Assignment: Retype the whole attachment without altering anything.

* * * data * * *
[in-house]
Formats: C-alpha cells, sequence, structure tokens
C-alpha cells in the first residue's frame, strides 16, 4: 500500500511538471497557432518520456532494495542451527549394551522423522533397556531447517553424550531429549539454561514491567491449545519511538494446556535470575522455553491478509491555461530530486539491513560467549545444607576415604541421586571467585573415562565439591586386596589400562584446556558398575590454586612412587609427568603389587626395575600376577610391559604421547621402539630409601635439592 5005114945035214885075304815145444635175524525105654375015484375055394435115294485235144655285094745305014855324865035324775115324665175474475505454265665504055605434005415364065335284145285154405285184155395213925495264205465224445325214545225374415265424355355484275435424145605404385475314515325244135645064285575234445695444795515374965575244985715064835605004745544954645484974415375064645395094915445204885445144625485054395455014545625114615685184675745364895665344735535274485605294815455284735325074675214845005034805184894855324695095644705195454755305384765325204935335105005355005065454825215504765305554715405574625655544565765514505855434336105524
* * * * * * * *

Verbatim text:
[in-house]
Formats: C-alpha cells, sequence, structure tokens
C-alpha cells in the first residue's frame, strides 16, 4: 500500500511538471497557432518520456532494495542451527549394551522423522533397556531447517553424550531429549539454561514491567491449545519511538494446556535470575522455553491478509491555461530530486539491513560467549545444607576415604541421586571467585573415562565439591586386596589400562584446556558398575590454586612412587609427568603389587626395575600376577610391559604421547621402539630409601635439592 5005114945035214885075304815145444635175524525105654375015484375055394435115294485235144655285094745305014855324865035324775115324665175474475505454265665504055605434005415364065335284145285154405285184155395213925495264205465224445325214545225374415265424355355484275435424145605404385475314515325244135645064285575234445695444795515374965575244985715064835605004745544954645484974415375064645395094915445204885445144625485054395455014545625114615685184675745364895665344735535274485605294815455284735325074675214845005034805184894855324695095644705195454755305384765325204935335105005355005065454825215504765305554715405574625655544565765514505855434336105524